February 8, 2007

Either I'm too sensitive or else I'm gettin' soft


Ryan McGinley, Untitled (Morrissey 3), 2006

Ryan McGinley has been following Morrissey's tours for the past two years capturing the reclusive singer and his committed fans all over the US, the UK, and in Mexico. Although he has been an intensely devoted fan of the musician for most of his young life, McGinley has gained a distance on his subject through a total immersion. Having photographed quite literally hundreds of shows, McGinley becomes, in a sense, accustomed to the patterns of Morrissey's performances and can ''predict'' the response of fans for whom the singer's appearances form a major life anchor. McGinley is both immersed in the event (physically and psychologically) and, at the same time, so ''experienced'' a viewer that he can comment from outside.

In McGinley's Morrissey photographs, the lighting and coloration is, in large part, the result of the lighting palette chosen by the singer. Pinks, oranges, lurid blues and bright yellows all bathe the audience members during particular tunes and these colors in turn inspire McGinley to look for specific types of audience members. Not surprisingly, most of subjects who end up in his pictures are both completely enraptured by Morrissey's antics while possessing an intrinsic beauty that viewers of McGinley's works will find spellbinding. It is hard to take your eyes off these gorgeous kids who, in turn, are so completely awestruck by their idol.


* David Byrne on the responsibility of the soldier. excerpt:

"Are individual soldiers responsible for their actions? Or are they merely machine parts? 'I was only following orders' is the often heard claim when a soldier who committed a human rights abuse or worse is challenged. It is a way of absolving themselves from responsibility. 'I just drove the train, pushed the button, flew the plane because my commanding officer told me to.' If we follow this argument, it would be the higher-ups who are then always responsible, yes? But the higher-ups will always absolve themselves of responsibility for My Lai, Chechnya and Abu Graib. They’ll always say that those incidents were the work of 'rogue' soldiers, bad apples — or that there were higher-ups yet higher above them who made the order. Or, in the case of Rumsfeld, restructured things to make abuses easier and more likely to happen — and the attendant destruction of civilians and a country. Ultimately, following that logic that makes about 3 or 4 people ultimately responsible, if the buck continues to get passed on up the chain of command. Of course, those 3 or 4 will blame 'faulty intelligence' or try to absolve themselves one way or another, and they usually succeed.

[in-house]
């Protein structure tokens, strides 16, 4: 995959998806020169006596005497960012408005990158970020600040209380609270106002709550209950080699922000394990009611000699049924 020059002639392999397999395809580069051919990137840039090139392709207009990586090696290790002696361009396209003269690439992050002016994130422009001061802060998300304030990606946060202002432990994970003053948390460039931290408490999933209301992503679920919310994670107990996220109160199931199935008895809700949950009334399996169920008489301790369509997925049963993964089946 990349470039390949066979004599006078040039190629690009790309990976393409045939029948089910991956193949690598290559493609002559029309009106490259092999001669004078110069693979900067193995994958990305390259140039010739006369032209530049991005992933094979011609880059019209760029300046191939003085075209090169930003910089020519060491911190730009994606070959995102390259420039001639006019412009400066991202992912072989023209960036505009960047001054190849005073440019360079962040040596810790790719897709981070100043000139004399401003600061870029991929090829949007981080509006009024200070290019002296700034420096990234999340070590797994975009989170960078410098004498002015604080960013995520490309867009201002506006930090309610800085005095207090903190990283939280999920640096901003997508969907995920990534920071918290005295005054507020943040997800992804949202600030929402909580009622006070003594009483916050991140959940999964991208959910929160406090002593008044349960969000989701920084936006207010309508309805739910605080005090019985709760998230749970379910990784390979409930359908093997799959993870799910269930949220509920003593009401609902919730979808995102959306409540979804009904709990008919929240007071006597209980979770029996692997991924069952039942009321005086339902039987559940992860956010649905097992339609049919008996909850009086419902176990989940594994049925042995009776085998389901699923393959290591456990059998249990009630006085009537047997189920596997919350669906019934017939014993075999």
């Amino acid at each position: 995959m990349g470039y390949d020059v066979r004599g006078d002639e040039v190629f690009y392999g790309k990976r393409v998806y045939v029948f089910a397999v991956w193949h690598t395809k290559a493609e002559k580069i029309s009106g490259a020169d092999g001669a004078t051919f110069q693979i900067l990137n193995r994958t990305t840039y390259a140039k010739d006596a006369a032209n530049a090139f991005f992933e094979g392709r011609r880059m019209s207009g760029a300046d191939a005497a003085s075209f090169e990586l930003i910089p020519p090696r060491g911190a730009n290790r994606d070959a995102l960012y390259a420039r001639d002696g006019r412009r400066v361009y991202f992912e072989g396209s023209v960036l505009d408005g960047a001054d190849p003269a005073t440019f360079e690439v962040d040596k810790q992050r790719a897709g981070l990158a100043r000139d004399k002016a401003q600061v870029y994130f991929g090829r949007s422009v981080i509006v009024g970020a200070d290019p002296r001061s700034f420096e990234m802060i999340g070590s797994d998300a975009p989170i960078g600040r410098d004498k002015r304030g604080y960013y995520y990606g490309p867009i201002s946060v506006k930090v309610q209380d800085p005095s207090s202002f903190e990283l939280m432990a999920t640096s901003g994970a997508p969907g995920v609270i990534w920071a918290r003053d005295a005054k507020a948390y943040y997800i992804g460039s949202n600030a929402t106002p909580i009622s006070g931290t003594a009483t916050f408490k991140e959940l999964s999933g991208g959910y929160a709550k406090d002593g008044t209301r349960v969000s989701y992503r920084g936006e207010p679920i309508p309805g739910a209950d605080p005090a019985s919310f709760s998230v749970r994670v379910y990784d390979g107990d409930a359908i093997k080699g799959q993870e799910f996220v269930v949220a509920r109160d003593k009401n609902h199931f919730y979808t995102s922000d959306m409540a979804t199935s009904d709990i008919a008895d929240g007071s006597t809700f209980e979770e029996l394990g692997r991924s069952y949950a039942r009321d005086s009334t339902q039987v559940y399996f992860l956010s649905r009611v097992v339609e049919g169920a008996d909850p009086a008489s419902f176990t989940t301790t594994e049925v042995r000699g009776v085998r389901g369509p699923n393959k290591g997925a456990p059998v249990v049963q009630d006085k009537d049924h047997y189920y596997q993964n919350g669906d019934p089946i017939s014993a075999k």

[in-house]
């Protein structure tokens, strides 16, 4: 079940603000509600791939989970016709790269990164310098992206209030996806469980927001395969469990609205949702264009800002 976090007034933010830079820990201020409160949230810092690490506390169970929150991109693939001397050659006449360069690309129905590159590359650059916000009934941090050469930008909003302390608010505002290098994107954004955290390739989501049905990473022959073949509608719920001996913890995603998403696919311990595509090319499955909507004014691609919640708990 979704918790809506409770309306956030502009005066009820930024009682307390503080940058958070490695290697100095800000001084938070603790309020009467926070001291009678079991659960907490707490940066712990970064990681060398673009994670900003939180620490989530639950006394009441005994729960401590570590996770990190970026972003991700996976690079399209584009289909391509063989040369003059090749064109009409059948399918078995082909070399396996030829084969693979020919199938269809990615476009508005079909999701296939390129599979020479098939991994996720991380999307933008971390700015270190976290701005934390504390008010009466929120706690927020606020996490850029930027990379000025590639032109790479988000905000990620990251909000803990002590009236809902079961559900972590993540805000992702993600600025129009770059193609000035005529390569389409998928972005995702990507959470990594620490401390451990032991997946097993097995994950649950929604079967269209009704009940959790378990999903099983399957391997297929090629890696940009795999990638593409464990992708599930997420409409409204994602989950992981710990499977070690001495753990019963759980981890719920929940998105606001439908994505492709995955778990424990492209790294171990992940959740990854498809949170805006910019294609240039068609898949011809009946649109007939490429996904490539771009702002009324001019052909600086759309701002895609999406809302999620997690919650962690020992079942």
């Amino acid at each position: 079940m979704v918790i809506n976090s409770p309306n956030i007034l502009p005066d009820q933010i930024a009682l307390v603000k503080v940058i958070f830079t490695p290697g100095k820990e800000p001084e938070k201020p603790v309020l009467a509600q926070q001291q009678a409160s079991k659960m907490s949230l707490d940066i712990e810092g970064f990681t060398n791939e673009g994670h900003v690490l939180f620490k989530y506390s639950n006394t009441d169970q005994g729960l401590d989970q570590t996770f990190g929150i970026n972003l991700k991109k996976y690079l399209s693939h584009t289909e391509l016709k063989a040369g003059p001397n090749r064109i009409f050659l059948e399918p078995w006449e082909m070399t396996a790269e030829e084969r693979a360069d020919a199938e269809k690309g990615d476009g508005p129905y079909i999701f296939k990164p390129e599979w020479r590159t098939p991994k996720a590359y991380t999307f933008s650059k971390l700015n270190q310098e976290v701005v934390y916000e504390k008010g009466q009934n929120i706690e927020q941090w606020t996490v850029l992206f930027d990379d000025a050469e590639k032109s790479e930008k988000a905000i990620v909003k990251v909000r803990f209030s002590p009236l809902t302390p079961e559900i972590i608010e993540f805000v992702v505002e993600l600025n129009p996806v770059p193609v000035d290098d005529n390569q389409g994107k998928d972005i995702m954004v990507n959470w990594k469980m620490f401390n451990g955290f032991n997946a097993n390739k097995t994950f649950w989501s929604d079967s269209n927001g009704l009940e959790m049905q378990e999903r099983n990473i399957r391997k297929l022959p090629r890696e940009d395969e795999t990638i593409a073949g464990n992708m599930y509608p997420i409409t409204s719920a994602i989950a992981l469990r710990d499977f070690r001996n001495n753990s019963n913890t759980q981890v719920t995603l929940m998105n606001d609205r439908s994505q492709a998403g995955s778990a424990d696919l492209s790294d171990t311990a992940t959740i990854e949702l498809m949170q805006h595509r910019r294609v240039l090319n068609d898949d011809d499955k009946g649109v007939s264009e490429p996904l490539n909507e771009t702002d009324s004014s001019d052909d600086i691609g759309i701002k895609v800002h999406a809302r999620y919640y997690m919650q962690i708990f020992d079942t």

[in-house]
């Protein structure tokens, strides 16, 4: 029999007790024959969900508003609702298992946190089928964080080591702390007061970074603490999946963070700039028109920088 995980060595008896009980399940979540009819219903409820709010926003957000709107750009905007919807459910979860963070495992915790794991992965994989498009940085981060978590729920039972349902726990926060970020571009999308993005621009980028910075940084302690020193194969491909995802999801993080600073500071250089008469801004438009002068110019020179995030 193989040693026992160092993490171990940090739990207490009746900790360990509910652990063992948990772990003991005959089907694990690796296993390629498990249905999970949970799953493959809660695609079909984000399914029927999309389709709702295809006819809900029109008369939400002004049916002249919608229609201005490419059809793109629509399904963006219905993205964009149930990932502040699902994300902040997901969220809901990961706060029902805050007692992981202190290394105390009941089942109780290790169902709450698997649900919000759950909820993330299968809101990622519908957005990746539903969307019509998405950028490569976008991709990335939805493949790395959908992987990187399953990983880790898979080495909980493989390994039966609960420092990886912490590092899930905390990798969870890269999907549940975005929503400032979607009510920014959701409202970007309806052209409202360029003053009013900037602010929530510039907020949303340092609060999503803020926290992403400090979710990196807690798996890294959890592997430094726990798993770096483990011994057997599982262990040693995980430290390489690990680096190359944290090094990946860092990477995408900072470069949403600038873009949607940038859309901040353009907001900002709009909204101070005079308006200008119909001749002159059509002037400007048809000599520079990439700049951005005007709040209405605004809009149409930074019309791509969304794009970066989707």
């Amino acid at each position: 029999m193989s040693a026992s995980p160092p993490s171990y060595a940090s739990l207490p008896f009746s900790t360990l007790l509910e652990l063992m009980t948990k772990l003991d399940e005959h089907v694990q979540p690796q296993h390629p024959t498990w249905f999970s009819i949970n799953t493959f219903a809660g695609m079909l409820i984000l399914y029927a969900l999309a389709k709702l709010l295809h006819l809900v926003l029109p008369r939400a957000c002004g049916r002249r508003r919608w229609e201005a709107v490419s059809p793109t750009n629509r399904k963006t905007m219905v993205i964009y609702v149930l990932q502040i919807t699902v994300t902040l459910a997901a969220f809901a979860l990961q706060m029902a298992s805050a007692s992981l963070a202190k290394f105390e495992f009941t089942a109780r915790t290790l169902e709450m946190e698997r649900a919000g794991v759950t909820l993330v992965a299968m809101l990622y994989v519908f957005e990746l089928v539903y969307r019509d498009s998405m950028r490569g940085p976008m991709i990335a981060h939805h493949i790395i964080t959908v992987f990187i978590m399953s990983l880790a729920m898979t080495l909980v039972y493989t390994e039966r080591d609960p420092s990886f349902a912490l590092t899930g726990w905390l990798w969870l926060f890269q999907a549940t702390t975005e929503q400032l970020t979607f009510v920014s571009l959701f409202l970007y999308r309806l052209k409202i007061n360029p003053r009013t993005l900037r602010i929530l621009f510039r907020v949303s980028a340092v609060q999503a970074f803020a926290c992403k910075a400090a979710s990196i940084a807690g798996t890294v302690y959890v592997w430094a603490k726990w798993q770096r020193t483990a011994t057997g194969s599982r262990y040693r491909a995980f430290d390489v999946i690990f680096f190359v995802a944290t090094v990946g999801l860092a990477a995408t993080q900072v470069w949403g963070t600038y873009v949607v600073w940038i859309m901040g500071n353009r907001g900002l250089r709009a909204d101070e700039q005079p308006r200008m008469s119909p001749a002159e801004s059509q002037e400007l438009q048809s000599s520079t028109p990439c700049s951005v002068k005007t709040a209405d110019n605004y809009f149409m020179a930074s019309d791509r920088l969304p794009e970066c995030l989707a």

"But what about the hundreds of thousands who simply do as they are ordered and whose actions in some cases destroy a nation, a population, and hundreds of thousands or millions of lives as a result? People whose actions have devastating and long-lasting repercussions? Sometimes they do these things unwittingly, but what I am dealing with here is the question of what happens when they do realize what is happening. Have participants no will of their own? Do they deny that they have free will in this case? Those who make sure the bombers are running smoothly but didn’t actually shoot anyone — are they not as guilty as those who pull the triggers? (Anyone see the footage of U.S. soldiers zapping Iraqis for a lark? It’s typical war stuff, it always happens. They act like they’re playing a video game, vaporizing civilians.)

"Are the guys in the green zone in their air conditioned offices and boozy evenings not as guilty as the grunts who massacre civilians? Don’t they, the officers and bureaucrats, facilitate the dehumanization of the locals, and as a result, the rapid dehumanization of their own soldiers? Those who do as they have been commanded, but abandoned all reason, free will, responsibility and common sense? Do soldiers have no apparent impulse or incentive to think about or question a policy or their own actions? Do none of these folks bear any responsibility for their actions? Will Paul Brenner eventually step forward and say, 'Oh, sorry, it was my fault, hang me too — I caused as many deaths as Sadam' —? Would Rummy take the heat? Will the gang who beat the war drums armed with lies and deception — Wolfowitz, Perle, Armstrong, Rice, Powell etc. — admit they hold responsibility for hundreds of thousands of deaths? Would Jeff Sacks admit he helped deliver the Russian people to the gangsters, KGB and oligarchs? Not likely."

* Keep up with the Food Stuff Consumption And Miscellany
of Automotive Acne.

* For those of you who will be at SXSW. Check out the world premiere of Silver Jew, directed by Michael Tully.

An intimate portrait of reclusive poet/musician David Berman and his band the Silver Jews, in the midst of their first-ever world tour. Berman, his wife Cassie, and the rest of the group traveled to Israel to play two shows and visit Jerusalem.

* "In my many years I have come to a conclusion that one useless man is a shame, two is a law firm, and three or more is a congress." -- John Adams

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